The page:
Flooded batteries in cruising service have a lifespan of 3-5 years on average. Bad treatment can kill them in less than a year; exceptionally good treatment can extend their life by a few years.

Again, read the Trojan User's Manual. Pay careful attention to the charging recommendations. Undercharging can kill a battery as well as overcharging. You want to be sure that the onboard devices for charging (battery charger, alternator, solar panels, etc.) are well suited to the type of batteries you install. A mismatch here can dramatically shorten the life of your batteries.

The sad fact is that many -- perhaps most -- boat batteries don't just die. They are murdered. The "usual suspects" are:

- bad installations;

- neglect;

- improper charging and charging devices;

- chronic undercharging leading to sulfation of the plates and loss of capacity;

- cycling too deeply on a regular basis;

- contamination of the electrolyte thru improper care (leaving caps off, allowing dirt or extraneous materials in, not using distilled water to top off, etc.);

- stratification of the electrolyte caused by undercharging and lack of use and movement; and

- physical damage to the plates caused by overcharging, corrosion, or precipitates building up underneath them and shorting them out.

Educate yourself, take care of your batteries, and you'll have a much more positive experience next go-round!

Bill
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Old 09-10-2010, 21:28   #9
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Quote:
Originally Posted by foggysail View Post
I believe the battery's electrolyte does not "boil" under load (discharge), only when charging. Charging at high currents will cause heating and if overcharged, will boil the electrolyte. I suggest you check out your charger.

Foggy
Its almost a cert that when a wet cell battery gets unusually hot under charge its because a cell has gone short circuit. This is usually caused by lead dropping off the plates & collecting at the bottom of the cell, shorting all the plates together. Assuming it was a 12 volt battery, you suddenly have a 10 volt one receiving charge for a 12 volt one.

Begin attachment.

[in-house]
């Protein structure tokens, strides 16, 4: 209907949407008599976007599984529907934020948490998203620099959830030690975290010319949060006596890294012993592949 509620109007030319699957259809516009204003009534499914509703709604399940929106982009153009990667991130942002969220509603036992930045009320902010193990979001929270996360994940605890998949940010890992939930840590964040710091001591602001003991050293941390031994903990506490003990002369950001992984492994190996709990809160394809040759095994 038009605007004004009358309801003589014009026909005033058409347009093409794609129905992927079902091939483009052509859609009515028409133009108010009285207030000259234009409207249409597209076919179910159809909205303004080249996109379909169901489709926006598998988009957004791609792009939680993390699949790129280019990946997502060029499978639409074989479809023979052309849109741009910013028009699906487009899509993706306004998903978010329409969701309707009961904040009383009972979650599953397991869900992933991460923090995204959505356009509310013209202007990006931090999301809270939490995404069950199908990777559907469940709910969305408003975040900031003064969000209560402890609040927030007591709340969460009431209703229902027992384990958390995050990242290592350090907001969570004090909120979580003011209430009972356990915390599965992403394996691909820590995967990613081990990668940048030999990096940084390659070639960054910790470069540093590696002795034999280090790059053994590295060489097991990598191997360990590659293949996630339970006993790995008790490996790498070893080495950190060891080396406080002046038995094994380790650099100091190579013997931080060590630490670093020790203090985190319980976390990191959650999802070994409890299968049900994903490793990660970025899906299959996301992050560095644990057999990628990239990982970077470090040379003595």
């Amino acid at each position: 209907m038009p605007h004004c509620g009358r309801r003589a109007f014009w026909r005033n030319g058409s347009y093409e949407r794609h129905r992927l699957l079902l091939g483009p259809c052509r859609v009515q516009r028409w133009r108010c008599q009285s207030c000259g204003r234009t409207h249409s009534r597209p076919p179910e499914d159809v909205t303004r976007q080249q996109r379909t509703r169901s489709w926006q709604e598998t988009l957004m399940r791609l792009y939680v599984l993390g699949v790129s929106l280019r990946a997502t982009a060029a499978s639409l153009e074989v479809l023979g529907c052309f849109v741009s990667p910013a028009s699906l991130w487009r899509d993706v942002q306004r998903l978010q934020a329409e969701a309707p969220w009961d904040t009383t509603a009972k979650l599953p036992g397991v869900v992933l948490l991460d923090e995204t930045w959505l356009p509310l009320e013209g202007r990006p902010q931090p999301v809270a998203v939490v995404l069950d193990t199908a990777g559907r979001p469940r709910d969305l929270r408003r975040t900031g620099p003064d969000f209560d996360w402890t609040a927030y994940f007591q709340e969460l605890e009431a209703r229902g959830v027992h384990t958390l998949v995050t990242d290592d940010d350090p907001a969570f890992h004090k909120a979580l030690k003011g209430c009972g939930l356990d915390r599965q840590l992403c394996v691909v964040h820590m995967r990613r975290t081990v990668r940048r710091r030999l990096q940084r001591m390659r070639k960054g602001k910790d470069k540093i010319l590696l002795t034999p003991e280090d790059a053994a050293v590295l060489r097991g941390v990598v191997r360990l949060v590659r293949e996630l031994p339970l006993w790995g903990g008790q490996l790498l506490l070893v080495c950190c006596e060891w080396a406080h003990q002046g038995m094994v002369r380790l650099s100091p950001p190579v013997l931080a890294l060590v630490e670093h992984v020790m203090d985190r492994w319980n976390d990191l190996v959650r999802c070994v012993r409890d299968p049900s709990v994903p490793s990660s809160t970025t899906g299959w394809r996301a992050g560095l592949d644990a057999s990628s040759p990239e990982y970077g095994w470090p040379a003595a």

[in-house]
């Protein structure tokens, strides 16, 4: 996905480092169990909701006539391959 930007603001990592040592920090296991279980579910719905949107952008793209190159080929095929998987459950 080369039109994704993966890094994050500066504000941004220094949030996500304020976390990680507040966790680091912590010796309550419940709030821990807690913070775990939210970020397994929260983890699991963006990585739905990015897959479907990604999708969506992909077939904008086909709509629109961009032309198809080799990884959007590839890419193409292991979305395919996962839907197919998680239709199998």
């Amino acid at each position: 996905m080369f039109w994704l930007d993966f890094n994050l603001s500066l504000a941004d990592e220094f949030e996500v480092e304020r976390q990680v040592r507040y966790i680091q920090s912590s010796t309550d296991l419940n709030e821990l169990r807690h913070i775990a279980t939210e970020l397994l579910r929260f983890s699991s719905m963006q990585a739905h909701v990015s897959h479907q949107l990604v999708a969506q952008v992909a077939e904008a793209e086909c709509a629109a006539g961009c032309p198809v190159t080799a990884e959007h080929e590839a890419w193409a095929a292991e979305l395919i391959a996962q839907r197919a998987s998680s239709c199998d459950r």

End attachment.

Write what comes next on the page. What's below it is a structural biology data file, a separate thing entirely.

Whatever charges such a battery will just see it as a seriously flat battery & attempt to get the voltage up by dumping max amps into it in bulk/mass charge mode if it has a smart controller. This will cause electrolyte to boil or nearly so & battery will rapidly gain a high temperature. Its important you have a battery temp sensor linked to the charger so when it senses high battery temperature it will shut down or at least go into float mode.

Other tell tale signs of failed battery are a sharp acidic or maybe hydrogen sulphide (bad eggs) smell. The water element of the electrolyte will rapidly boil away leaving remaining cells dry or nearly so.

Whats worse is that if this battery is part of a domestic battery bank, even after disconnecting the charge source(s), the remaining batteries will dump current into it in a vain attempt to equalise the voltage. In all such cases it must be isolated a.s.a.p.

Checking open circuit voltage on such a battery will probably show around 10.5 volts if it was a 12 volt one & a single cell has gone down. Absolutely no point in trying to revive it.